The Clements Blog

The Return of the YouTube Symphony Orchestra!

Ever wondered if there was a way to find great musicians from around the world and bring them together to play in one orchestra? Well there is - the YouTube Symphony Orchestra!

The YouTube Symphony Orchestra (YTSO for short) was founded as an online experiment in 2009. The idea was to audition instrumentalists using short videos uploaded to YouTube, from which the best players were chosen to perform a a full-length symphony concert in New York with the world-famous conductor Michael Tilson Thomas. Somehow an orchestra was chosen from the many thousands of entrants, and they performed to a sell-out audience at Carnegie Hall in April 2009. Here's a video of the first half of that concert:

And now the competition to audition for the second YTSO has just been launched. The prize on offer this time is the chance to perform at the incredible Sydney Opera House, Australia, in March 2011. Once again, musicians from every part of the world will have the opportunity to put language barriers aside to perform great classical music.

The deadline for entries to the second YTSO is 28 November this year, so if you want to take part you have to be quick!

Tim Rutherford-Johnson is a writer on music. He blogs at The Rambler

Comments

By JoTerry

Shame I've only been playing the violin for a year so I don't think I would be good enough this time - maybe next year! :)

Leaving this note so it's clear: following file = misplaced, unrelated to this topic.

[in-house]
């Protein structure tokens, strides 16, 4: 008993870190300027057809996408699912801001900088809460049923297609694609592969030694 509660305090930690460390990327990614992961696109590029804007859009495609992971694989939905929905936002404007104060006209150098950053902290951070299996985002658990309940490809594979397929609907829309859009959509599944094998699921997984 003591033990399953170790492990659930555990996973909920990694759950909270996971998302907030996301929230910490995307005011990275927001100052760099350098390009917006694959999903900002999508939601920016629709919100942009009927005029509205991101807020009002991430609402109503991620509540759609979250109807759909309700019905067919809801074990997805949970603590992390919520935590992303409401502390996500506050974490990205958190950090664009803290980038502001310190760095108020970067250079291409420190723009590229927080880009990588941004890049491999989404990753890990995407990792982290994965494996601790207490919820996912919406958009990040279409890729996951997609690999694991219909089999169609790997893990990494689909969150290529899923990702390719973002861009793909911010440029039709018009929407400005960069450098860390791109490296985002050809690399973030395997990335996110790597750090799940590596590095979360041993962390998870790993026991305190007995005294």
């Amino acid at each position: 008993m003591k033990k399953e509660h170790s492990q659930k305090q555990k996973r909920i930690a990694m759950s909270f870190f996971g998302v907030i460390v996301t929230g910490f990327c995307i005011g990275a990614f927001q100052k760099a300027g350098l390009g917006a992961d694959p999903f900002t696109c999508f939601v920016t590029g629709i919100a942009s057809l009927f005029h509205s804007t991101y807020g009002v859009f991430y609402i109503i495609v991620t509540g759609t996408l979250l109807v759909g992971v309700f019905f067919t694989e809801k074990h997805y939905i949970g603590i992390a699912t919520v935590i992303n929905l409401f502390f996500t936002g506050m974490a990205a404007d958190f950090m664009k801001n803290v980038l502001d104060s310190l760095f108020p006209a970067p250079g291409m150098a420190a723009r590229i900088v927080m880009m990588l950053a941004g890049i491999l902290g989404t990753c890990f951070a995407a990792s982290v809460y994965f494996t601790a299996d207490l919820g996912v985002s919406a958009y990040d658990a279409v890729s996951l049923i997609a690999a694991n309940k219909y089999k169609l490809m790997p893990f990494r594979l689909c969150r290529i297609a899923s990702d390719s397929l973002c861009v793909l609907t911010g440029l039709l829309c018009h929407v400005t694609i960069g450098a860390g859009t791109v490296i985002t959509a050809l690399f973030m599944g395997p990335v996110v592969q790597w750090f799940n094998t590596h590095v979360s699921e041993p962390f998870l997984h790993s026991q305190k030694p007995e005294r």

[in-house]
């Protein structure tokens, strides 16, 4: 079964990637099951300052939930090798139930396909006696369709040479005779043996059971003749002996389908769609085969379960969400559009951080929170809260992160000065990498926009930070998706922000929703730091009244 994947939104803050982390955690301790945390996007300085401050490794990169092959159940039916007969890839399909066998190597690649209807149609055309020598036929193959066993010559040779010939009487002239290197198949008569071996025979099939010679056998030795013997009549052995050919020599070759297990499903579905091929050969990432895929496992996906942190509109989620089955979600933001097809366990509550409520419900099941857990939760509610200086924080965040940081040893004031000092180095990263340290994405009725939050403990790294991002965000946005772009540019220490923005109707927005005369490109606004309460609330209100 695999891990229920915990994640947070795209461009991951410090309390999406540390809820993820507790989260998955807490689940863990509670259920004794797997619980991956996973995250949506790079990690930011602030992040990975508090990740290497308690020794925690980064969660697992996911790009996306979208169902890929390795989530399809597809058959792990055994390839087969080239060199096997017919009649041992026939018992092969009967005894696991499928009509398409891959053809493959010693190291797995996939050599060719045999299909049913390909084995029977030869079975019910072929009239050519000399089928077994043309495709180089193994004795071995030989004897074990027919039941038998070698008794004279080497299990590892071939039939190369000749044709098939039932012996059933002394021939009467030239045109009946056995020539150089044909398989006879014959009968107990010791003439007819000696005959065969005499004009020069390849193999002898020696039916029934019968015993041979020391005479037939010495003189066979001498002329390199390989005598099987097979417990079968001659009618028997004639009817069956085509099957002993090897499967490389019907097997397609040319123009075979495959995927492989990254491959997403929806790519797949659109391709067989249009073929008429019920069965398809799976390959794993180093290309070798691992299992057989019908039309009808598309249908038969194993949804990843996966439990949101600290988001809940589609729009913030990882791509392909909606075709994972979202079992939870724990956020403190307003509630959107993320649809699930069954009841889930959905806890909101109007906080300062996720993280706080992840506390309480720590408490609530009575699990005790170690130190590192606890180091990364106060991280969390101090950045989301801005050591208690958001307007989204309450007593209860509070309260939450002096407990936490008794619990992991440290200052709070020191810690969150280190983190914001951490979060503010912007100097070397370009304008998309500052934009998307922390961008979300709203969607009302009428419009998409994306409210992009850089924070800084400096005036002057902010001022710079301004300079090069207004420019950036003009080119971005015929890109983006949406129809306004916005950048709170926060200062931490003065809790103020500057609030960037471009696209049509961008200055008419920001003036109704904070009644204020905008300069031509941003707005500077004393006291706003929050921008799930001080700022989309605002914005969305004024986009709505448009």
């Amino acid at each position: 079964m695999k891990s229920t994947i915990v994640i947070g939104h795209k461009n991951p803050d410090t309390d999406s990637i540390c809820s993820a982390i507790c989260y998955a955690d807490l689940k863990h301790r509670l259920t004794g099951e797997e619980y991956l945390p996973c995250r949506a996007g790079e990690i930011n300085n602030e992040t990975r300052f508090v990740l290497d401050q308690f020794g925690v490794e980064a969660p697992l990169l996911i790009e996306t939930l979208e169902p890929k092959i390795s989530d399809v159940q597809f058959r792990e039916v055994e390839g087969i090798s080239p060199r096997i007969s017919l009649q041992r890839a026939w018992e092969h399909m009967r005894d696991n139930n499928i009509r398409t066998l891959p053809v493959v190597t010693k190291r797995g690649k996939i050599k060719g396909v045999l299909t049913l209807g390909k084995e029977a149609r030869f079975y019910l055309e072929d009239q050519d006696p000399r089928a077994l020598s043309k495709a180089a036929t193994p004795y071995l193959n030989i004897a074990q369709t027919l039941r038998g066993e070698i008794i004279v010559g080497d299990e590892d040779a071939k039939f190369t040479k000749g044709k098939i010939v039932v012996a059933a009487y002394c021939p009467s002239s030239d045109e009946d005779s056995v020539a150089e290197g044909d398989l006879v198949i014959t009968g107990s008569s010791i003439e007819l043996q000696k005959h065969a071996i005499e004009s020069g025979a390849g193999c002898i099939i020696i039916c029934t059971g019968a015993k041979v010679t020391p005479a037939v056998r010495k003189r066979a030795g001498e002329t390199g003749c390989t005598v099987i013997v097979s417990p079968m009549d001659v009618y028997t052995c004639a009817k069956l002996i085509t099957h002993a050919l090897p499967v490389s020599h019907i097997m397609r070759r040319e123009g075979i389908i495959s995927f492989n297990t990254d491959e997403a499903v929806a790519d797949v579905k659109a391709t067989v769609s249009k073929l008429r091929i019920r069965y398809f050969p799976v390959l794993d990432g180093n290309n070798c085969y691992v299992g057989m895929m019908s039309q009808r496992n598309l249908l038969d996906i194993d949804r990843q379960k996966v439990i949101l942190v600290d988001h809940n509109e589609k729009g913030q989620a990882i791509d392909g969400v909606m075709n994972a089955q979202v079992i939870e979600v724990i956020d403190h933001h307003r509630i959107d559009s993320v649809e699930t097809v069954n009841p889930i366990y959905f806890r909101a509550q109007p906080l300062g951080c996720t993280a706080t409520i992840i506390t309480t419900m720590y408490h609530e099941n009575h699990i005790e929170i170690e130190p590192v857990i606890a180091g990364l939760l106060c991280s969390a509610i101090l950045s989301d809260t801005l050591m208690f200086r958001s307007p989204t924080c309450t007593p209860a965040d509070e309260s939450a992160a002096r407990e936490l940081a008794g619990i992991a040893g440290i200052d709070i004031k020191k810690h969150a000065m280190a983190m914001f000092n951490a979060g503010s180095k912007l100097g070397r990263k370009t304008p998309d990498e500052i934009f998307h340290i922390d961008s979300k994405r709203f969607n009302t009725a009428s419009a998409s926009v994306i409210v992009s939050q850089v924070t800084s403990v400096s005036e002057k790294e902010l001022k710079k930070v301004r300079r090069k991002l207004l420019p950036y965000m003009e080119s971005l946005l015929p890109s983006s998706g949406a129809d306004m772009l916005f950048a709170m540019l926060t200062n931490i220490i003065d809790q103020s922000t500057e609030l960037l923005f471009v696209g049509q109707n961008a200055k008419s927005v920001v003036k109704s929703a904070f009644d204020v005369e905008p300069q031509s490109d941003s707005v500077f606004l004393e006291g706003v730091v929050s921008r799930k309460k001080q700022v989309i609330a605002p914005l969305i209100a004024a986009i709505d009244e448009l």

By Iluvmusic

What a wonderful idea! Shows how the internet can bring performers together and share their talent. I look forward to seeing the performance on You Tube at the Sydney Opera House next year.


Add a comment

You must be logged in to post a comment!


Write for us!

We always like to welcome guest bloggers, so if you've spotted something interesting that you'd like to write on our blog, please contact us!


Read more...

Violin Strings made from... Spider Silk!

The strings of a violin are today usually made from a synthetic core wound on the outside with metal. Now violin strings have been made from a radically different material: spider silk!

...and now some new Mozart has been discovered too

Just a few weeks after we reported the news that an unknown piece by Brahms had been discovered, another new piece by one of the great composers has been found. This time it's music by an 11-year-old Mozart that has been unearthed!

Long-lost Brahms music discovered